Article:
Which is why the University of Oregon runs an Elder-in-Residence program. 

It brings to campus an elder from a community that traditionally has little representation in higher education. 

This year's EIR is Ramon Ramirez, founder of PCUN, Oregon's farmworkers union. 

SOU Faculty Votes No Confidence In Administration

Mar 6, 2014

Southern Oregon University professors overwhelmingly lack confidence in the school's administration, according to the results of a confidential vote released yesterday..

The results of the week-long tally, released by the Faculty Senate, show that most of the 217 faculty members who voted have no confidence in the ability of Vice President of Finance and Administration Craig Morris, Provost Jim Klein and President Mary Cullinan.

The Mail Tribune reports that all but one member of the Faculty Senate voted in favor of holding the confidential vote.

Medford Teachers To Vote Next Week

Feb 26, 2014
Joi Riley/JPR

Medford teachers won't vote on a tentative contract agreement with the Medford School District until next week, according to the Medford Mail Tribune.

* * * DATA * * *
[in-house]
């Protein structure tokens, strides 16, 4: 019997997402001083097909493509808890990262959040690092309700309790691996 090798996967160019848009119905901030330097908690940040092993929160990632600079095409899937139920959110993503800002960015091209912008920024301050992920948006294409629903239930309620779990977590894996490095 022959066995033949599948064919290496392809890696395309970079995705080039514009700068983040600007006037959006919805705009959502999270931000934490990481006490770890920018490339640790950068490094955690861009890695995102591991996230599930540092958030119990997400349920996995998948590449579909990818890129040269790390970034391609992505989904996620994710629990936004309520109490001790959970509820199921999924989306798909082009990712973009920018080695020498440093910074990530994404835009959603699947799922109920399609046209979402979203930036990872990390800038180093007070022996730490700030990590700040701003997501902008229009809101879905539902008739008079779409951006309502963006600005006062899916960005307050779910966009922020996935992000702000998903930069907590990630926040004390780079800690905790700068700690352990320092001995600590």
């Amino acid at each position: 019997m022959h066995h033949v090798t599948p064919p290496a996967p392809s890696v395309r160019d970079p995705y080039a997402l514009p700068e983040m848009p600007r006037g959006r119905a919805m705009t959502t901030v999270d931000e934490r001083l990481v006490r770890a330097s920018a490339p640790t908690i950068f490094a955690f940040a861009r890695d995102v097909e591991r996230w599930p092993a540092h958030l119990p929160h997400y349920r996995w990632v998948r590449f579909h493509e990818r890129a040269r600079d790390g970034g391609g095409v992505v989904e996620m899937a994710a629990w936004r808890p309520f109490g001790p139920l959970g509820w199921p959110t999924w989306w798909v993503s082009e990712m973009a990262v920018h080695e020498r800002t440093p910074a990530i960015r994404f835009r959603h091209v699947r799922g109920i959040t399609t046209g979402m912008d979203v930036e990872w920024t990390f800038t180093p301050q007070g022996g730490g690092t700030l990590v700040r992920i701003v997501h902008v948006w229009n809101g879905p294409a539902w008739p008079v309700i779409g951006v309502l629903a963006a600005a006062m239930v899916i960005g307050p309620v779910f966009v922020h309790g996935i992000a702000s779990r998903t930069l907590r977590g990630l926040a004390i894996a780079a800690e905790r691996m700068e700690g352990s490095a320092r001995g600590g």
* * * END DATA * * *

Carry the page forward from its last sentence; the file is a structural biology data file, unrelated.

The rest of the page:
Union officials say they want an informed vote, so they will distribute ballots Monday to union representatives from each school. Those representatives will pass the ballots out to teachers, who will seal their votes in confidential envelopes.

Medford Union Supporters Plan Occupation

Feb 21, 2014

Supporters of the striking Medford teachers are being called to occupy the offices of the Medford School District this morning. A facebook effort has been launched, urging supporters to go to the offices at 7 this morning.

Union officials say they don’t know who is organizing the event, but it is posted as a peaceful protest.

In a comment on the Occupy549C facebook page, the author says he recognizes that teachers will not be able to go on the district property, but urges teachers to ask family and friends to participate.